Illegal memory access on tensors with large dimensions for extension

I am trying to use the correlation function from and/or I have updated both to use the static method implementation required for 1.6.0 and replaced THCudaTensor/at::Tensor with torch::Tensor.

If I try to test with reasonably sized tensors (i.e. 16, 8, 128, 128), it fails with an illegal memory access during the backward methods (after resizing blobs), however it will work fine with smaller shaped tensors (i.e. 16, 64, 64, 64), even if the volume is greater.

I haven’t touched the CUDA kernels for either of them, and I guess they should be fine as they’re both published (and one being from nvidia)…

Both of them are previously used older versions of CUDA (8&9) and Torch (0.4 and 1.1), could this also be the issue?

Source for my changes can be found here.


Your link is not available and yields a 404.
I don’t know which custom kernels you are using, but since the illegal memory access seems to be size-dependent, I guess some int32/int64 indexing might fail.
You could run the code via cuda-gdb and create an issue in the corresponding repository, where the kernel is provided.

I did a few more tests and debugging via printing in the kernels, and it seems for some combinations of input height/width and padding (moreso lack of padding), during the correlation forward and backward, it tries to access outside of the image i.e. index -1.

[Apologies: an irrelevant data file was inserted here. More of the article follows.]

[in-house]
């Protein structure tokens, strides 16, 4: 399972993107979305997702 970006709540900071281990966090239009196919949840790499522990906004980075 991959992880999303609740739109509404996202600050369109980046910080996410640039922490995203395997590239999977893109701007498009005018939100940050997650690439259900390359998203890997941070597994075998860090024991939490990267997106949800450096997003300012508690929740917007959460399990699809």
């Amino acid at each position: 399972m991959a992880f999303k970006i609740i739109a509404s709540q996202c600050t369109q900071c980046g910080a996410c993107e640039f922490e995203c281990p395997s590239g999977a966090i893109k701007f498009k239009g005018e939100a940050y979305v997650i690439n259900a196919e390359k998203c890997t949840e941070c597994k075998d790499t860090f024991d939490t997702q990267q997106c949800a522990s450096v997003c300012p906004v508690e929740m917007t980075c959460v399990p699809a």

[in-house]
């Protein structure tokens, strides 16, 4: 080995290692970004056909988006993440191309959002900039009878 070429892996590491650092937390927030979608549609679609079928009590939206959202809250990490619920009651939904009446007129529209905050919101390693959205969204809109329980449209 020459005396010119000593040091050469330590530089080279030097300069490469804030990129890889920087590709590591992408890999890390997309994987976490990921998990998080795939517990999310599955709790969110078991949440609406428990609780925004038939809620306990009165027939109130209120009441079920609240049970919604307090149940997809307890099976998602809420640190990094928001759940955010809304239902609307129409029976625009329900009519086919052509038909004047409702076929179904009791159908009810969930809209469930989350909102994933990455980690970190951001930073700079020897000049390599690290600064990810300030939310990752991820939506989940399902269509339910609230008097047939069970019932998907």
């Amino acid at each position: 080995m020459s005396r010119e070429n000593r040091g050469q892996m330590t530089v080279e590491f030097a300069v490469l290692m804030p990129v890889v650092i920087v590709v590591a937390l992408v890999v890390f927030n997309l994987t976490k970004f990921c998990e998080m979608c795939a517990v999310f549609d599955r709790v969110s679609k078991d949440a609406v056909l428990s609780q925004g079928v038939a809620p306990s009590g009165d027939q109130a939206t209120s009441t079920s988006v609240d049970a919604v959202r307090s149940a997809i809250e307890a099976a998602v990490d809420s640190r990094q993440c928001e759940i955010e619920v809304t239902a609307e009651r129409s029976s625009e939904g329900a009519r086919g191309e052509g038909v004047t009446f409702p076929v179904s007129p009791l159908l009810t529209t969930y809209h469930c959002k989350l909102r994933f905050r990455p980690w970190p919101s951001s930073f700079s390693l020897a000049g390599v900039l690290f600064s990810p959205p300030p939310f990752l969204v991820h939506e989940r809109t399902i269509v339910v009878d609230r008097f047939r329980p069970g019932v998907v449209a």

I’m not entirely sure who is the original author of the correlation kernel, I think the earliest I’ve noticed is nvidia’s PWC-net. Its 404’ing because I figured this out, made the fix and noted that I need at least some padding (and to increase it if I have this problem again) and then merged it back into my master branch.

The bad accesses occur where the boundary checks are (unless otherwise stated in a comment). If I can figure out a more elegant solution, I could make one and submit a PR? I believe there should probably be a way of calculating required minimal required padding.

That sounds like great debugging. Sure, if you have a proper fix, the authors would probably be really glad to receive it. :slight_smile: